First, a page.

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SPACE & SCIENCE NEWS: November 2007
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Overview of the South Pole with the South Pole Station to the left of the runway and the IceCube construction site to the right. Image: Forest Banks/NSF
Giant 'IceCube' could take snaps of Earth’s core
(Nov 23, 2007)


A giant imaging machine buried in ice at the South Pole could one day create pictures of the Earth's core. According to a new calculation, the instrument – dubbed IceCube – could produce a picture of the Earth's dense iron core, silhouetted against the lighter rocky mantle.

Read more. Source: New Scientist

Moon formation hypothesis
Moons like Earth's are few and far between
(Nov 21, 2007)


Moons created from massive collisions the way Earth's may have been, are a rarity in the universe, suggests a new study. Our Moon probably formed when a Mars-sized object slammed into the newly-formed Earth, spraying debris into space. Some of this then coalesced to form our Moon.

Read more. Source: New Scientist

Chang'e I
Chinese lunar orbiter to begin observations
(Nov 20, 2007)


China's lunar orbiter is set to begin turning switching on its science instruments. The spacecraft should help determine the thickness of the lunar soil and shed new light on the Moon's internal composition, which could help in understanding its origins.

Read more. Source: New Scientist

Pleiades
Planets forming in Pleiades star cluster
(Nov 20, 2007)


Rocky terrestrial planets, perhaps like Earth, Mars or Venus, appear to be forming or to have recently formed around a star in the Pleiades star cluster, the result of "monster collisions" of planets or planetary embryos. Astronomers using the Gemini Observatory in Hawaii and the Spitzer Space Telescope report their findings in an upcoming issue of the Astrophysical Journal, the premier journal in astronomy.

Read more. Source: UCLA

Sun
Sun may be smaller than thought
(Nov 19, 2007)


The Sun may be smaller than we thought, a new study argues. If correct, then other properties of the Sun such as its internal temperature and density may be slightly different than previously calculated. Understanding the Sun's interior is important as it might help scientists make predictions about space weather and answer questions about the solar system.

Read more. Source: New Scientist

asteroid deflection mirrors
Deflected asteroids may keep coming back
(Nov 18, 2007)


What goes around comes around. Unfortunately, no such karma figures in plans to deflect asteroids on a collision course with Earth, a hearing of the US House Science and Technology Committee was told last week. One big whack will deflect an asteroid temporarily, but does not guarantee safety next time its orbit brings it close.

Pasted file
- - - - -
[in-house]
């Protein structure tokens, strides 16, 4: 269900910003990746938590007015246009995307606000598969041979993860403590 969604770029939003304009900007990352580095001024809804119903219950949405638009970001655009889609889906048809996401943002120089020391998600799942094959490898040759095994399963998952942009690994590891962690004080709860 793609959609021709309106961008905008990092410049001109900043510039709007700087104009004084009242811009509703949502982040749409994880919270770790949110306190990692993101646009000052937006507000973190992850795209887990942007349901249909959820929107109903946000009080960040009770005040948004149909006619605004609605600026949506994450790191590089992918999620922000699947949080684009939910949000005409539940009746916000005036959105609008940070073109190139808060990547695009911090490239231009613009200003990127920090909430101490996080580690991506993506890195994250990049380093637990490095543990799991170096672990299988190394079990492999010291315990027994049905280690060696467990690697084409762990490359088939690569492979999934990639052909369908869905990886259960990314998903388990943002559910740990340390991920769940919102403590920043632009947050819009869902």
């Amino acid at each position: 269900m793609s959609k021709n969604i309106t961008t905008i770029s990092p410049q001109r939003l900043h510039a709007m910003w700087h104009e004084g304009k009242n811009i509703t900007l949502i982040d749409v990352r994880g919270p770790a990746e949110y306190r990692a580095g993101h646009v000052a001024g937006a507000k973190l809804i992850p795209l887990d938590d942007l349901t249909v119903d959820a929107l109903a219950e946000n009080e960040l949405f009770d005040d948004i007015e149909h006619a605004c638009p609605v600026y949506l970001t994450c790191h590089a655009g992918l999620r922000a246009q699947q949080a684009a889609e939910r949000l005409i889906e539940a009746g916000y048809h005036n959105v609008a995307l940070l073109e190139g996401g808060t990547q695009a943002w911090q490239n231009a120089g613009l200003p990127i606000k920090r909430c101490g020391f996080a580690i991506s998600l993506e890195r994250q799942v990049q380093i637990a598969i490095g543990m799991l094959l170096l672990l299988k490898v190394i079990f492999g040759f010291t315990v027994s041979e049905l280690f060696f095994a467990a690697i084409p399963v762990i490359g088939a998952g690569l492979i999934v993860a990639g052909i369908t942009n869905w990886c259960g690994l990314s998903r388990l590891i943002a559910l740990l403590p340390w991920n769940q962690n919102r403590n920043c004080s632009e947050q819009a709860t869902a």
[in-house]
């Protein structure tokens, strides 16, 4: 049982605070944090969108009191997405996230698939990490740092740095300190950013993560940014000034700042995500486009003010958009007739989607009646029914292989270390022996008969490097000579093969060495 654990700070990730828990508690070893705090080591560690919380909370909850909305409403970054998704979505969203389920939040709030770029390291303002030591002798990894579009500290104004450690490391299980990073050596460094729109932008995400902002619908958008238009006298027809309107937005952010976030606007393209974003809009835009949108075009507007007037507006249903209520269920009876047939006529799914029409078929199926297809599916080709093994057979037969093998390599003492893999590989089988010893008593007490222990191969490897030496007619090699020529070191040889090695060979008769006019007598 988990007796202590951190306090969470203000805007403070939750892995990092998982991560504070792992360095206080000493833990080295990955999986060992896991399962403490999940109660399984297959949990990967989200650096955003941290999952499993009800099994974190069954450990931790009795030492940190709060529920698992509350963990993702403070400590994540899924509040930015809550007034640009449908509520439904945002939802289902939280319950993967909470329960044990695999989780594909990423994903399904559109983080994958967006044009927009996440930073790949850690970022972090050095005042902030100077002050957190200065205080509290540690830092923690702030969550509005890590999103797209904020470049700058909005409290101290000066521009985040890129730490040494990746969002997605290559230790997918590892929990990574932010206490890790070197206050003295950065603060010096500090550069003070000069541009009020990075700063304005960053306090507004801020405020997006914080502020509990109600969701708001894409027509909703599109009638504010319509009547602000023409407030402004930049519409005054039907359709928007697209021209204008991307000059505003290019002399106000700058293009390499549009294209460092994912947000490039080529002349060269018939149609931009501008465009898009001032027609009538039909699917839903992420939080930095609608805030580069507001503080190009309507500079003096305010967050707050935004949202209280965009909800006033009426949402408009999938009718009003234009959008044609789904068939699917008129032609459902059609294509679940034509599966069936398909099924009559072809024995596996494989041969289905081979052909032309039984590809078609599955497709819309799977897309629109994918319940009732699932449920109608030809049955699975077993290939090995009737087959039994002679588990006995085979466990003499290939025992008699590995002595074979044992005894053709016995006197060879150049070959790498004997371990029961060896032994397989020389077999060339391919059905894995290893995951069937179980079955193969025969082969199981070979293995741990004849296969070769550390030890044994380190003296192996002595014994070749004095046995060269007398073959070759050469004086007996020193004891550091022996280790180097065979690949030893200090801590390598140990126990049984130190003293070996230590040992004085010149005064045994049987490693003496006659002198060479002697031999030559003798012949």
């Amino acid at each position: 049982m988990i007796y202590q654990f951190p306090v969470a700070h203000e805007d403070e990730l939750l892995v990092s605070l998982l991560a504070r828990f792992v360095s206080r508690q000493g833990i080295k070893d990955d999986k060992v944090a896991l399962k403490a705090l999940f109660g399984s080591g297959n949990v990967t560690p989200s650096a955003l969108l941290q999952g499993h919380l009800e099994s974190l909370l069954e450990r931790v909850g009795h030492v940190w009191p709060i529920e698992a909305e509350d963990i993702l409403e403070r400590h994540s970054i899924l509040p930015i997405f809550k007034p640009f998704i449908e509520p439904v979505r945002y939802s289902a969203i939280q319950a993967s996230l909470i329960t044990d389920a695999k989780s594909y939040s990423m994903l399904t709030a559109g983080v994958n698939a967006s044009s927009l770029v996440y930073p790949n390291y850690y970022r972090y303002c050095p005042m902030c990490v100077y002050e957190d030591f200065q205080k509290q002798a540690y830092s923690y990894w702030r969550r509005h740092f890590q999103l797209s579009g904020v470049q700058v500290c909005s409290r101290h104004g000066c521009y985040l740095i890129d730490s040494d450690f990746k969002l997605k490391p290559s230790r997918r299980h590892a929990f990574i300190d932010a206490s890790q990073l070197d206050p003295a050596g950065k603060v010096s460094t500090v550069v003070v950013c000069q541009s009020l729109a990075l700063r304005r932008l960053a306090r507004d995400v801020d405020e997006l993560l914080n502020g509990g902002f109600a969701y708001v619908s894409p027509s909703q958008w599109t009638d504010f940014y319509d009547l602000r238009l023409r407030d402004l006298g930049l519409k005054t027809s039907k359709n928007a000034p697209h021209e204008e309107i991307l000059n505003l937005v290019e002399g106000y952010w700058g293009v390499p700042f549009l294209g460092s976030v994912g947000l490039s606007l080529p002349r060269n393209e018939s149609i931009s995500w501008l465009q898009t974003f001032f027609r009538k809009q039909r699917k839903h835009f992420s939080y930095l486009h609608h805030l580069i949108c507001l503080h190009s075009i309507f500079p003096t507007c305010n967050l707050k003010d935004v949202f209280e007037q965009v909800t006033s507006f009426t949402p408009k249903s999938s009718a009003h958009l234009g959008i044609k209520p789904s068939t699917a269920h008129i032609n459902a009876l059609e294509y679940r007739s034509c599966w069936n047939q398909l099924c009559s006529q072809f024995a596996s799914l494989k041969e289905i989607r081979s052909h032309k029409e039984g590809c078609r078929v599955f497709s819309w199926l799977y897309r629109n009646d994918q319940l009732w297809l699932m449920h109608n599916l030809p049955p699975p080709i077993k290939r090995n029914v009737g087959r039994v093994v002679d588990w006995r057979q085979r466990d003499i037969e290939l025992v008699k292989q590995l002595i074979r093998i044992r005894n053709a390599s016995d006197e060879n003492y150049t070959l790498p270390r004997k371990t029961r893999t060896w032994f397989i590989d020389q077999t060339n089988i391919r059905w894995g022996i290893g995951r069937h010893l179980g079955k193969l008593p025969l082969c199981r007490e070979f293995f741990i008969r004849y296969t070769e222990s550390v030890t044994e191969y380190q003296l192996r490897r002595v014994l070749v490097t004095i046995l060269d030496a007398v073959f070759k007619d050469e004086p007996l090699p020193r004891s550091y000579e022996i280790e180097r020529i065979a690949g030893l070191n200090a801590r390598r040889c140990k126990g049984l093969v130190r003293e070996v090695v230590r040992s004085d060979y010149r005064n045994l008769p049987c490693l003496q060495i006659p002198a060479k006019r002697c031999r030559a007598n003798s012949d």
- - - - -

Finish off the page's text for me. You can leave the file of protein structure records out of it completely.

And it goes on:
Read more. Source: New Scientist

comet Holmes
Is Comet Holmes bigger than the Sun?
(Nov 16, 2007)


The notion that Comet Holmes is bigger than the Sun has been making the rounds on space-related websites of late. But is it true? According to a statement on astronomer Dave Jewitt's website, it is. "Formerly, the Sun was the largest object in the Solar System," the statement reads. "Now, comet 17P/Holmes holds that distinction."

Read more. Source: New Scientist

SN 2006gy
Multi-star pile-up caused brightest supernova
(Nov 14, 2007)


A mystery over what caused the brightest supernova ever observed finally appears to have been solved. Two astronomers in the Netherlands say the explosion was the result of a cosmic pile-up: dozens of massive stars crashing into each other, producing a monstrous heavyweight star that eventually exploded, leaving a giant black hole in its wake.

Read more. Source: New Scientist

artist's rendition of PAHs in space
New evidence for extragalactic life-forming matter
(Nov 14, 2007)


Tantalising traces of the building blocks of life have been spotted in nearby galaxies. However, working out the identity of these carbon-containing molecules, and when they became abundant, is proving tricky, say astronomers.

Read more. Source: New Scientist

Venus rover
Antique fridge could keep Venus rover cool
(Nov 12, 2007)


A high-tech refrigeration system could keep a rover functioning for weeks on the searingly hot surface of Venus, say NASA researchers. A long-lived Venus rover could help scientists understand why Venus, with its runaway greenhouse effect, has become so different from Earth.

Read more. Source: New Scientist

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